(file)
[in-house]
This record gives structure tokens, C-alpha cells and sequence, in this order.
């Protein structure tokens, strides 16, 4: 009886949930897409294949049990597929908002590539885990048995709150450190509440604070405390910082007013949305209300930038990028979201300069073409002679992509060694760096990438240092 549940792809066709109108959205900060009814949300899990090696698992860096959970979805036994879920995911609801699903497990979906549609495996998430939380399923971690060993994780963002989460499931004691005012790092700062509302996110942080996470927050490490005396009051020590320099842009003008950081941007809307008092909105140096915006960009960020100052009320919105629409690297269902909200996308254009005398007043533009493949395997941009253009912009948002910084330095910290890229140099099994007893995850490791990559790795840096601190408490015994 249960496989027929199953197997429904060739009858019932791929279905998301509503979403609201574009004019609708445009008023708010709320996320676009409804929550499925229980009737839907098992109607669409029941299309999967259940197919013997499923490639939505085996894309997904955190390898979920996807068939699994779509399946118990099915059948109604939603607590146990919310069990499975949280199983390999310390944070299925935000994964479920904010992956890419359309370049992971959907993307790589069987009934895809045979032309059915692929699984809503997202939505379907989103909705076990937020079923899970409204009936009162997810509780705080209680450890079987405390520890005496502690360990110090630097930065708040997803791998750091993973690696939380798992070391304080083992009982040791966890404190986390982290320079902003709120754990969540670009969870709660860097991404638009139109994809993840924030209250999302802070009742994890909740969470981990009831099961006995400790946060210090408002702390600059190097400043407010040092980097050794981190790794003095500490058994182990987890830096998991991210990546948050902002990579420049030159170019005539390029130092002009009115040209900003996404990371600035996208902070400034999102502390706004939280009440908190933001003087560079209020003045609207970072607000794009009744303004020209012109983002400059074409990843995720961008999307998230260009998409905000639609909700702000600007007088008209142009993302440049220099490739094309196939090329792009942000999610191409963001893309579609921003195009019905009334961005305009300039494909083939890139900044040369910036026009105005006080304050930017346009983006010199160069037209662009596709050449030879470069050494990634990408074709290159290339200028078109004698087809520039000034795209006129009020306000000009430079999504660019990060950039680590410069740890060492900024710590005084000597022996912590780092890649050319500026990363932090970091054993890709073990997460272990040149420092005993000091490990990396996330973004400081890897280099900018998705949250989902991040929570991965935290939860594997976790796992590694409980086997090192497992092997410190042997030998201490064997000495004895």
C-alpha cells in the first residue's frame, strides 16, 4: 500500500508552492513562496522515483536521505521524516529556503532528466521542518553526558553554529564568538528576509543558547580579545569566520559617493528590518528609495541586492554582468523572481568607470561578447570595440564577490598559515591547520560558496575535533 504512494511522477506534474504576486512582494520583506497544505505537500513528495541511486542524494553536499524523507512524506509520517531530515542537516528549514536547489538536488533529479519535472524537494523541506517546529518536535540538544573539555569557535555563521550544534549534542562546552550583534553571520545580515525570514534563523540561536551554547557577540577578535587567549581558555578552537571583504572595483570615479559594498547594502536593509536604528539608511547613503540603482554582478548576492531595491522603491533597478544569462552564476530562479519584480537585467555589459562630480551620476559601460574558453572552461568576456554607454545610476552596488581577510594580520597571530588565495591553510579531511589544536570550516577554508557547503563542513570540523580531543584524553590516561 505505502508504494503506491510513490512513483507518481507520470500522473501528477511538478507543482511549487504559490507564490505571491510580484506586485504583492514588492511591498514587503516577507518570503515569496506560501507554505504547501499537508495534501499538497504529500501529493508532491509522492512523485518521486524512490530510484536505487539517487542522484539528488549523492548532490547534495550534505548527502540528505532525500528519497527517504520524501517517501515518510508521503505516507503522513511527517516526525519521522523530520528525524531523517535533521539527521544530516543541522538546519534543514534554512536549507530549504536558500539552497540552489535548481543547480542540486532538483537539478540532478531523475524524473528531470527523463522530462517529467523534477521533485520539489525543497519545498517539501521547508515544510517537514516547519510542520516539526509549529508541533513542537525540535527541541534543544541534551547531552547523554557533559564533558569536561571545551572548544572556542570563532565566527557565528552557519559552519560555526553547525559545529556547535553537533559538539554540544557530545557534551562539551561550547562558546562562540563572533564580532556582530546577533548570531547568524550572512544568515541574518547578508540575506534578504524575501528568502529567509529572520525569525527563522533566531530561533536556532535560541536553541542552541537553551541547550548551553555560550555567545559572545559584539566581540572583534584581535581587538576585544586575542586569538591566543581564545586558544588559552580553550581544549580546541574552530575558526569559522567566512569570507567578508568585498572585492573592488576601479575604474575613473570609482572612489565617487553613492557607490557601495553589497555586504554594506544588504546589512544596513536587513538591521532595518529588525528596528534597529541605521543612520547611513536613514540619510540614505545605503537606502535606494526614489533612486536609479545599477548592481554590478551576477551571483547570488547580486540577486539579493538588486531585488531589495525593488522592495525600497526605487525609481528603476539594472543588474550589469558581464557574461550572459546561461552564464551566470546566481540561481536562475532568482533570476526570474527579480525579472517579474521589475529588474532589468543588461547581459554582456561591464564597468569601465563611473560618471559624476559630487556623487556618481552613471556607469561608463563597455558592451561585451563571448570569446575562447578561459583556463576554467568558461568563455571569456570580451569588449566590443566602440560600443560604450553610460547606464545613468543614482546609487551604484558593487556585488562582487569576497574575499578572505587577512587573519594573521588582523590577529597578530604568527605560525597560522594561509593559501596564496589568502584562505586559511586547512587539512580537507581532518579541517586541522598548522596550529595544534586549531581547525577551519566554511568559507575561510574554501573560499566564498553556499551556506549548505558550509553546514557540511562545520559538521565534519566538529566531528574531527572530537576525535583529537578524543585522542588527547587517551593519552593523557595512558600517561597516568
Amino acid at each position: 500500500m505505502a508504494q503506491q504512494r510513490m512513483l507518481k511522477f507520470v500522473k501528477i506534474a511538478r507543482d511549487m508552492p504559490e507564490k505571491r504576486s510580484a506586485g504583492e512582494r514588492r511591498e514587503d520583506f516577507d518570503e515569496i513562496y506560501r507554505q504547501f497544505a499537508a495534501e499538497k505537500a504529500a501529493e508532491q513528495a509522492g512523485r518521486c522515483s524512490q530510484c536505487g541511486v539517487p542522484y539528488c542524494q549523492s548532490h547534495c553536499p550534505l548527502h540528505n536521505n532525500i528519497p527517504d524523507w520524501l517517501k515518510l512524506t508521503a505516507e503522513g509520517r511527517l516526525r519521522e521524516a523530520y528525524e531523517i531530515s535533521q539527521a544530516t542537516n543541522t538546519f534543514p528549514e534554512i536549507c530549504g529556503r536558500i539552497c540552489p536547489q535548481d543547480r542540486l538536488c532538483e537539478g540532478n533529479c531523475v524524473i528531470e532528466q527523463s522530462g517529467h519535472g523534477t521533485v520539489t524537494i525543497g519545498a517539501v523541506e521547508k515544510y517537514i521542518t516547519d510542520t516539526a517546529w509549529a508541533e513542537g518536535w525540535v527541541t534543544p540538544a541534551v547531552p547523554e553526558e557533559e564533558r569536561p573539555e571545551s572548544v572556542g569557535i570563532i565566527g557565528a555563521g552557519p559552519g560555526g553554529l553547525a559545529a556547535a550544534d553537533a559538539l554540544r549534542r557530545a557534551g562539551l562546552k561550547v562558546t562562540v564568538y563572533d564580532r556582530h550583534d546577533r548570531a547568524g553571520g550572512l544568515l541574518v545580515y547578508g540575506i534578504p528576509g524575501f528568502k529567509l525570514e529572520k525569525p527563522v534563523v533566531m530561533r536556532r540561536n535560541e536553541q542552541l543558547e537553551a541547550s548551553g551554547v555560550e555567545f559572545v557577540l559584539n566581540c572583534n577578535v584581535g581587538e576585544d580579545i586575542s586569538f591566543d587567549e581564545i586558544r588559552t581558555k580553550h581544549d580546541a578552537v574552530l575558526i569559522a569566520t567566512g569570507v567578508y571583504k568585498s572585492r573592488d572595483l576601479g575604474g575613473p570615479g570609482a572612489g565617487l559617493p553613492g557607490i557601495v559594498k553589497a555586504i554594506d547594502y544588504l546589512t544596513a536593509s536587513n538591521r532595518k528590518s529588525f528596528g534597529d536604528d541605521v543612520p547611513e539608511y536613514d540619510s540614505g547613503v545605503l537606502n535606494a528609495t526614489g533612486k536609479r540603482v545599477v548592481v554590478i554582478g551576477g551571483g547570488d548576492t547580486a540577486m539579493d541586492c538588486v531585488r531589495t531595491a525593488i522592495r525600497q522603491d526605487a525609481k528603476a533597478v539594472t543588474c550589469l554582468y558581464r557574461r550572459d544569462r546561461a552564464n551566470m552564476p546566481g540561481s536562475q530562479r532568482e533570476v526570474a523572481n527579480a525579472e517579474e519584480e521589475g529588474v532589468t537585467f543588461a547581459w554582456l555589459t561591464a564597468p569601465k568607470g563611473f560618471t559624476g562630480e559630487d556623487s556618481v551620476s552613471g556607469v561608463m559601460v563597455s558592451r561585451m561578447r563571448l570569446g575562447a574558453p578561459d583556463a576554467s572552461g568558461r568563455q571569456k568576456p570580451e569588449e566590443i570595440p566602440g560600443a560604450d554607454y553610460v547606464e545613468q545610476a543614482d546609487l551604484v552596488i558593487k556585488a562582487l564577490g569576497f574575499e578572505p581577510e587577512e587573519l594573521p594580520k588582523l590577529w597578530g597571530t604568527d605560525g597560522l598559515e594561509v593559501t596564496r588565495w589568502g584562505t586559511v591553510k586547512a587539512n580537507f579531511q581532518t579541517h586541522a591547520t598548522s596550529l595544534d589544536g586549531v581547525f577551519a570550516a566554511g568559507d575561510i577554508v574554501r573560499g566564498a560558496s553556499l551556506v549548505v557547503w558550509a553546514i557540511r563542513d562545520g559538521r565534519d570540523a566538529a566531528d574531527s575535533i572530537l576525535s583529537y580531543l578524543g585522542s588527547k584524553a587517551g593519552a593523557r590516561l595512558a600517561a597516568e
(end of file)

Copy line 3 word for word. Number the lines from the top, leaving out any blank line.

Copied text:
């Protein structure tokens, strides 16, 4: 009886949930897409294949049990597929908002590539885990048995709150450190509440604070405390910082007013949305209300930038990028979201300069073409002679992509060694760096990438240092 549940792809066709109108959205900060009814949300899990090696698992860096959970979805036994879920995911609801699903497990979906549609495996998430939380399923971690060993994780963002989460499931004691005012790092700062509302996110942080996470927050490490005396009051020590320099842009003008950081941007809307008092909105140096915006960009960020100052009320919105629409690297269902909200996308254009005398007043533009493949395997941009253009912009948002910084330095910290890229140099099994007893995850490791990559790795840096601190408490015994 249960496989027929199953197997429904060739009858019932791929279905998301509503979403609201574009004019609708445009008023708010709320996320676009409804929550499925229980009737839907098992109607669409029941299309999967259940197919013997499923490639939505085996894309997904955190390898979920996807068939699994779509399946118990099915059948109604939603607590146990919310069990499975949280199983390999310390944070299925935000994964479920904010992956890419359309370049992971959907993307790589069987009934895809045979032309059915692929699984809503997202939505379907989103909705076990937020079923899970409204009936009162997810509780705080209680450890079987405390520890005496502690360990110090630097930065708040997803791998750091993973690696939380798992070391304080083992009982040791966890404190986390982290320079902003709120754990969540670009969870709660860097991404638009139109994809993840924030209250999302802070009742994890909740969470981990009831099961006995400790946060210090408002702390600059190097400043407010040092980097050794981190790794003095500490058994182990987890830096998991991210990546948050902002990579420049030159170019005539390029130092002009009115040209900003996404990371600035996208902070400034999102502390706004939280009440908190933001003087560079209020003045609207970072607000794009009744303004020209012109983002400059074409990843995720961008999307998230260009998409905000639609909700702000600007007088008209142009993302440049220099490739094309196939090329792009942000999610191409963001893309579609921003195009019905009334961005305009300039494909083939890139900044040369910036026009105005006080304050930017346009983006010199160069037209662009596709050449030879470069050494990634990408074709290159290339200028078109004698087809520039000034795209006129009020306000000009430079999504660019990060950039680590410069740890060492900024710590005084000597022996912590780092890649050319500026990363932090970091054993890709073990997460272990040149420092005993000091490990990396996330973004400081890897280099900018998705949250989902991040929570991965935290939860594997976790796992590694409980086997090192497992092997410190042997030998201490064997000495004895």